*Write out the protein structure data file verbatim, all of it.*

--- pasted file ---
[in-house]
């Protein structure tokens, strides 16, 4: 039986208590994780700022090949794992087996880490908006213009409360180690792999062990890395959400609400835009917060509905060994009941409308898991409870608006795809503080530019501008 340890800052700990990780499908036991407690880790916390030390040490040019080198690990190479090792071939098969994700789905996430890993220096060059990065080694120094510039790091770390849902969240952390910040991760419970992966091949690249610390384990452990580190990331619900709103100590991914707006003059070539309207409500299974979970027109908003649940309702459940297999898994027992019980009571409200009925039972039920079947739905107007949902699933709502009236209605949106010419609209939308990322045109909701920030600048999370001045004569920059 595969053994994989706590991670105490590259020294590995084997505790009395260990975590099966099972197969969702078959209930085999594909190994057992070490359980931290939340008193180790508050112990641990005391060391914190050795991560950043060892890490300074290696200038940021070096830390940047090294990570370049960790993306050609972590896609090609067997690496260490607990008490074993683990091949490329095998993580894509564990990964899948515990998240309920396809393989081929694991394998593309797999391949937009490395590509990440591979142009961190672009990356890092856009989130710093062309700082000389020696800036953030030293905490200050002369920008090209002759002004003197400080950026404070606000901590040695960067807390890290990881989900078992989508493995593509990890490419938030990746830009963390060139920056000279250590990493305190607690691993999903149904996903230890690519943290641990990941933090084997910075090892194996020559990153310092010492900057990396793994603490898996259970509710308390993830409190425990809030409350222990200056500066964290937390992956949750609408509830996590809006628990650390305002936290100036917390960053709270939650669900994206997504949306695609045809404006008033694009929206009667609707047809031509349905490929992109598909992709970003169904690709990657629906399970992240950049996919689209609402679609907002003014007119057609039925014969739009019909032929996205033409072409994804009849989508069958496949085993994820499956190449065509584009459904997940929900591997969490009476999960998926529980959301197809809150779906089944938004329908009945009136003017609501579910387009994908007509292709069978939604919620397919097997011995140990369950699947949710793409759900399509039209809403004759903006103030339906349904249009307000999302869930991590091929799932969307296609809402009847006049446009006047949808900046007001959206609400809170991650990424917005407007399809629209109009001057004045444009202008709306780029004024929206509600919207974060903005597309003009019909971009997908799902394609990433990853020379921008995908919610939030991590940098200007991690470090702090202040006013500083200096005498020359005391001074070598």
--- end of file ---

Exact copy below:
[in-house]
């Protein structure tokens, strides 16, 4: 039986208590994780700022090949794992087996880490908006213009409360180690792999062990890395959400609400835009917060509905060994009941409308898991409870608006795809503080530019501008 340890800052700990990780499908036991407690880790916390030390040490040019080198690990190479090792071939098969994700789905996430890993220096060059990065080694120094510039790091770390849902969240952390910040991760419970992966091949690249610390384990452990580190990331619900709103100590991914707006003059070539309207409500299974979970027109908003649940309702459940297999898994027992019980009571409200009925039972039920079947739905107007949902699933709502009236209605949106010419609209939308990322045109909701920030600048999370001045004569920059 595969053994994989706590991670105490590259020294590995084997505790009395260990975590099966099972197969969702078959209930085999594909190994057992070490359980931290939340008193180790508050112990641990005391060391914190050795991560950043060892890490300074290696200038940021070096830390940047090294990570370049960790993306050609972590896609090609067997690496260490607990008490074993683990091949490329095998993580894509564990990964899948515990998240309920396809393989081929694991394998593309797999391949937009490395590509990440591979142009961190672009990356890092856009989130710093062309700082000389020696800036953030030293905490200050002369920008090209002759002004003197400080950026404070606000901590040695960067807390890290990881989900078992989508493995593509990890490419938030990746830009963390060139920056000279250590990493305190607690691993999903149904996903230890690519943290641990990941933090084997910075090892194996020559990153310092010492900057990396793994603490898996259970509710308390993830409190425990809030409350222990200056500066964290937390992956949750609408509830996590809006628990650390305002936290100036917390960053709270939650669900994206997504949306695609045809404006008033694009929206009667609707047809031509349905490929992109598909992709970003169904690709990657629906399970992240950049996919689209609402679609907002003014007119057609039925014969739009019909032929996205033409072409994804009849989508069958496949085993994820499956190449065509584009459904997940929900591997969490009476999960998926529980959301197809809150779906089944938004329908009945009136003017609501579910387009994908007509292709069978939604919620397919097997011995140990369950699947949710793409759900399509039209809403004759903006103030339906349904249009307000999302869930991590091929799932969307296609809402009847006049446009006047949808900046007001959206609400809170991650990424917005407007399809629209109009001057004045444009202008709306780029004024929206509600919207974060903005597309003009019909971009997908799902394609990433990853020379921008995908919610939030991590940098200007991690470090702090202040006013500083200096005498020359005391001074070598």